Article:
Daughter Lulu Baltzer (1863-1959) was born in 1863. She was joined in matrimony with (?) Gingrich

Daughter Jessie Blanche Baltzer (1864-1934) was born in 1864. She was united in wedlock with (?) Springman

Daughter Fannie Mae Baltzer (1868-1933) was born in 1868. She may never have married.

Daughter Elva Baltzer (1870-1888) was born in 1870. She died at the age of 18 on May 20, 1888.

Daughter Alma Baltzer (1870-1890) was born in 1870. She wedded (?) Daubenspeck. Tragically, she died at the age of 19 on Jan. 22, 1890.

Son Walter Baltzer (1872-1917) was born in 1872. He died at the age of 44 on Feb. 15, 1917 in Freeport.

Son Robert C. Baltzer (1876-1910) was born in 1876.


~ Son Charles W. Hoyman ~

Son Charles W. Hoyman (1834- ? ) was born on Nov. 4, 1834 in Somerset County, PA.

He wedded Emma Swinehart (March 12, 1837-1914), daughter of Samuel and Susan Swinehart.

They were the parents of Harry E. Hoyman and Nellie H. Loose.

As an adult, he made a home in Somerset, Perry County, OH.

He died in Somerset, OH at the age of 43 on Feb. 19, 1878. Burial was in the Somerset Methodist Cemetery. [Find-a-Grave]

Emma outlived her spouse by 36 years and spent her final time with her married daughter Nellie at 1113 Franklin Avenue in Columbus, Franklin County, OH. Suffering from cardiac dropsy and asthma, she passed away in Columbus at the age of 77 on July 25, 1914. C.E. Loos signed the official Ohio certificate of death. Interment was in Somerset.

Son Harry E. Hoyman (1862-1927)

Daughter Nellie H. Hoyman (1877-1960) married C.E. Loos.


~ Daughter Elizabeth Hoyman ~

Daughter Elizabeth Hoyman (1837- ? ) was born in about 1837.

Nothing more about her is known.


~ Son George W. Hoyman ~

Son George W. Hoyman (1838-1917) was born on Nov. 2, 1838 in Somerset County.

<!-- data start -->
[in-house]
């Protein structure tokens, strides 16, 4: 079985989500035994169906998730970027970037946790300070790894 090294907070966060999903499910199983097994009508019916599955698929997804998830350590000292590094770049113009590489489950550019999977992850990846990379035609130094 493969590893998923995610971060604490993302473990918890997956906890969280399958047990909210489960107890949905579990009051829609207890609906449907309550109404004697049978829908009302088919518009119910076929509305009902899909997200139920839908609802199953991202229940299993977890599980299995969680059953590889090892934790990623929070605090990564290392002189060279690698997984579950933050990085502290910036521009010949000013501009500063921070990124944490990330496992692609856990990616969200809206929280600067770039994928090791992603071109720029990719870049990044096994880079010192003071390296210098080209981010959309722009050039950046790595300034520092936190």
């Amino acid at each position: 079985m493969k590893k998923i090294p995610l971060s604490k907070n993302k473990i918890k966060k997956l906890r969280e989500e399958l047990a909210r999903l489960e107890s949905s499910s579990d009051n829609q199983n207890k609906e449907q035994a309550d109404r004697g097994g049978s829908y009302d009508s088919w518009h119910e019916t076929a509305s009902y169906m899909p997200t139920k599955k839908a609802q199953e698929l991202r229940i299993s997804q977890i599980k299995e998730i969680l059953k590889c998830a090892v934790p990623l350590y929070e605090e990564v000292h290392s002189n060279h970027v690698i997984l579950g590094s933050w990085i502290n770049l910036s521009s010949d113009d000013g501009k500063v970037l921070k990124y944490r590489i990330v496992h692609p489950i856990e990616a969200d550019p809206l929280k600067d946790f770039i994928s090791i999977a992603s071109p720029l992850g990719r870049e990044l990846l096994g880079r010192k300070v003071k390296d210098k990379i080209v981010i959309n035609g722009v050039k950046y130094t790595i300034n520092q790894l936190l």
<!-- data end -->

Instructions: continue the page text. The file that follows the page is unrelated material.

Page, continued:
George married Catherine M. Bower (1844-1910).

Their offspring were Arthur T. Hoyman and Vere B. Trevillian.

Catherine passed away in 1910.

George lived for seven years as a widower. He died in Chicago at the age of 79 on Dec. 15, 1917. His remains were transported to Orangeville Cemetery in Stephenson County, IL.

Son Arthur T. Hoyman (1862-1926)

Daughter Vere B. Hoyman (1887-1977) was born in 1887. She wedded (?) Trevillian.


~ Daughter Mary Hoyman ~

Daughter Mary Hoyman (1841- ? ) was born in about 1841.


~ Daughter Susanna "Susan" (Hoyman) Ziebach ~

Daughter Susanna "Susan" Hoyman (1842-1931) was born on May 12, 1842.

She was united in marriage with (?) Ziebach.

She died at the age of 89 on Oct. 3, 1931. Burial was in Oakland Cemetery in Freeport, Stephenson County, IL.


~ Son Henry Hoyman ~

Son Henry Hoyman (1844-1915) was born on March 25, 1844 in Somerset County, near the Maryland state line. At the age of 12, in 1856, he traveled with his parents when his father was appointed pastor of a church in Stephenson County, IL.

At the age of 16, said a history, "the exigencies of the family situation at home compelled him to assume the responsibility of his own maintenance, and he became a clerk in a hardware story." He stood five feet, 10 inches tall, weighed 165 lbs and had a fair complexion, hazel eyes and dark hair.

When the Civil War erupted, he was living in Freeport, IL and enlisted in the 46th Illinois Volunteer Infantry, Company A. His regiment was dispatched to New Orleans and took part in the battles of Fort Spanish and Fort Blakely. Later, he took part in the capture of Mobile, AL and was on the Red River expedition. While at Natchitoches, LA, he was debilitated by sore eyes, impairing his vision. He eventually was honorably discharged at Baton Rouge, LA.

He returned home to Stephenson County where he was met at the railroad depot by friend Eli S. Chamberlin and was driven a dozen miles to his home. For two years, he boarded with Chamberlin and sold feed and flour. His eyes were so bad, he said, that he had to be kept in a dark room for months. Then he sold pumps for a year, possibly in Monroe, MI, followed by a dozen years selling grain in Shannon, Carroll County, IL. He then relocated to Dakota and spent three years engaged in the grain business followed by five years in a similar line of work at Lena. In February 1891, he moved again and came to Freeport, opening his own livery, feed and sale stable business, catering in weddings, parties and funerals. He joined the Modern Woodmen of America and the John A. Davis Post of the Grant Army of the Republic.